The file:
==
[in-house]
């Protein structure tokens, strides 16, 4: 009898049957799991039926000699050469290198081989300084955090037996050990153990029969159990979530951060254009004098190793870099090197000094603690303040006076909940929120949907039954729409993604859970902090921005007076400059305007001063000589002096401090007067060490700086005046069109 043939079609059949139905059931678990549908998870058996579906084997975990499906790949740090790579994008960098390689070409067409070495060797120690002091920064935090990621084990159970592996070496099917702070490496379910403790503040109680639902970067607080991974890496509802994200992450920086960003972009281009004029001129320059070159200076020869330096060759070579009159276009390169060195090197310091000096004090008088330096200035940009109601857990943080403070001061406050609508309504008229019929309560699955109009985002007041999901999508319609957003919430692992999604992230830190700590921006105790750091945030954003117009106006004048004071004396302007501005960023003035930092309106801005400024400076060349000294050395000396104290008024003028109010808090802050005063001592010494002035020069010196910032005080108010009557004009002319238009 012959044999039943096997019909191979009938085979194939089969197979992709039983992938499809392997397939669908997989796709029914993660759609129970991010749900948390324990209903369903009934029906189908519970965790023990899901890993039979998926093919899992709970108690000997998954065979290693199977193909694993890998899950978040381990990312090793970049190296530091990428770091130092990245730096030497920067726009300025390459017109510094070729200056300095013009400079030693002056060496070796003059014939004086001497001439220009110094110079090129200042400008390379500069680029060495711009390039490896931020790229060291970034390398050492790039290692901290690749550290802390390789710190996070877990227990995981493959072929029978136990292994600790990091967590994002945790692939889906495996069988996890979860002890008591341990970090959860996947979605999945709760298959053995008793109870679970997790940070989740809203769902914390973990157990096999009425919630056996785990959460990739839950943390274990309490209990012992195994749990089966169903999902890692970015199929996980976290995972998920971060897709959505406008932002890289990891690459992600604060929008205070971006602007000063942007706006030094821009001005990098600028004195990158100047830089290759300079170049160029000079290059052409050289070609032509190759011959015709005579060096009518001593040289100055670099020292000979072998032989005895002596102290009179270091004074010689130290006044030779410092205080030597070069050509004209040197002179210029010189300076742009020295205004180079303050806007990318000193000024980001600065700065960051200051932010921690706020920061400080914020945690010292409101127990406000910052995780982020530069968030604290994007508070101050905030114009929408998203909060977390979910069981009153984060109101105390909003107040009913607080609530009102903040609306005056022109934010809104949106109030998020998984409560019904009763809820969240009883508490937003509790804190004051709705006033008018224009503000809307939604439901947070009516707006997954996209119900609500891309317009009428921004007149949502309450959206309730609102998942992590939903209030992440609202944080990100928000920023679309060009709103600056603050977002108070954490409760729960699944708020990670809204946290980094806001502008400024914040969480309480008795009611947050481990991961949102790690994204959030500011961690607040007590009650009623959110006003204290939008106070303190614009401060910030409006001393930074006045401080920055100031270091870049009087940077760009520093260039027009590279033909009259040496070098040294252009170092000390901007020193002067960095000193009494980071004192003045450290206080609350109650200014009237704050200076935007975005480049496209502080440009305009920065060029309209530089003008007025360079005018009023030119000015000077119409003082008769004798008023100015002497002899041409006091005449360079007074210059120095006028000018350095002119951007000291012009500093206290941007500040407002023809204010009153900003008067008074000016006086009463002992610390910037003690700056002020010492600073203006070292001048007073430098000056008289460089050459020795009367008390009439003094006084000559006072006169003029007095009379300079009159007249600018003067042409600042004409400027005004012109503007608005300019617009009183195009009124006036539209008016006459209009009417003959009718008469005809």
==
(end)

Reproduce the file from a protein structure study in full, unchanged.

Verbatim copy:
[in-house]
């Protein structure tokens, strides 16, 4: 009898049957799991039926000699050469290198081989300084955090037996050990153990029969159990979530951060254009004098190793870099090197000094603690303040006076909940929120949907039954729409993604859970902090921005007076400059305007001063000589002096401090007067060490700086005046069109 043939079609059949139905059931678990549908998870058996579906084997975990499906790949740090790579994008960098390689070409067409070495060797120690002091920064935090990621084990159970592996070496099917702070490496379910403790503040109680639902970067607080991974890496509802994200992450920086960003972009281009004029001129320059070159200076020869330096060759070579009159276009390169060195090197310091000096004090008088330096200035940009109601857990943080403070001061406050609508309504008229019929309560699955109009985002007041999901999508319609957003919430692992999604992230830190700590921006105790750091945030954003117009106006004048004071004396302007501005960023003035930092309106801005400024400076060349000294050395000396104290008024003028109010808090802050005063001592010494002035020069010196910032005080108010009557004009002319238009 012959044999039943096997019909191979009938085979194939089969197979992709039983992938499809392997397939669908997989796709029914993660759609129970991010749900948390324990209903369903009934029906189908519970965790023990899901890993039979998926093919899992709970108690000997998954065979290693199977193909694993890998899950978040381990990312090793970049190296530091990428770091130092990245730096030497920067726009300025390459017109510094070729200056300095013009400079030693002056060496070796003059014939004086001497001439220009110094110079090129200042400008390379500069680029060495711009390039490896931020790229060291970034390398050492790039290692901290690749550290802390390789710190996070877990227990995981493959072929029978136990292994600790990091967590994002945790692939889906495996069988996890979860002890008591341990970090959860996947979605999945709760298959053995008793109870679970997790940070989740809203769902914390973990157990096999009425919630056996785990959460990739839950943390274990309490209990012992195994749990089966169903999902890692970015199929996980976290995972998920971060897709959505406008932002890289990891690459992600604060929008205070971006602007000063942007706006030094821009001005990098600028004195990158100047830089290759300079170049160029000079290059052409050289070609032509190759011959015709005579060096009518001593040289100055670099020292000979072998032989005895002596102290009179270091004074010689130290006044030779410092205080030597070069050509004209040197002179210029010189300076742009020295205004180079303050806007990318000193000024980001600065700065960051200051932010921690706020920061400080914020945690010292409101127990406000910052995780982020530069968030604290994007508070101050905030114009929408998203909060977390979910069981009153984060109101105390909003107040009913607080609530009102903040609306005056022109934010809104949106109030998020998984409560019904009763809820969240009883508490937003509790804190004051709705006033008018224009503000809307939604439901947070009516707006997954996209119900609500891309317009009428921004007149949502309450959206309730609102998942992590939903209030992440609202944080990100928000920023679309060009709103600056603050977002108070954490409760729960699944708020990670809204946290980094806001502008400024914040969480309480008795009611947050481990991961949102790690994204959030500011961690607040007590009650009623959110006003204290939008106070303190614009401060910030409006001393930074006045401080920055100031270091870049009087940077760009520093260039027009590279033909009259040496070098040294252009170092000390901007020193002067960095000193009494980071004192003045450290206080609350109650200014009237704050200076935007975005480049496209502080440009305009920065060029309209530089003008007025360079005018009023030119000015000077119409003082008769004798008023100015002497002899041409006091005449360079007074210059120095006028000018350095002119951007000291012009500093206290941007500040407002023809204010009153900003008067008074000016006086009463002992610390910037003690700056002020010492600073203006070292001048007073430098000056008289460089050459020795009367008390009439003094006084000559006072006169003029007095009379300079009159007249600018003067042409600042004409400027005004012109503007608005300019617009009183195009009124006036539209008016006459209009009417003959009718008469005809």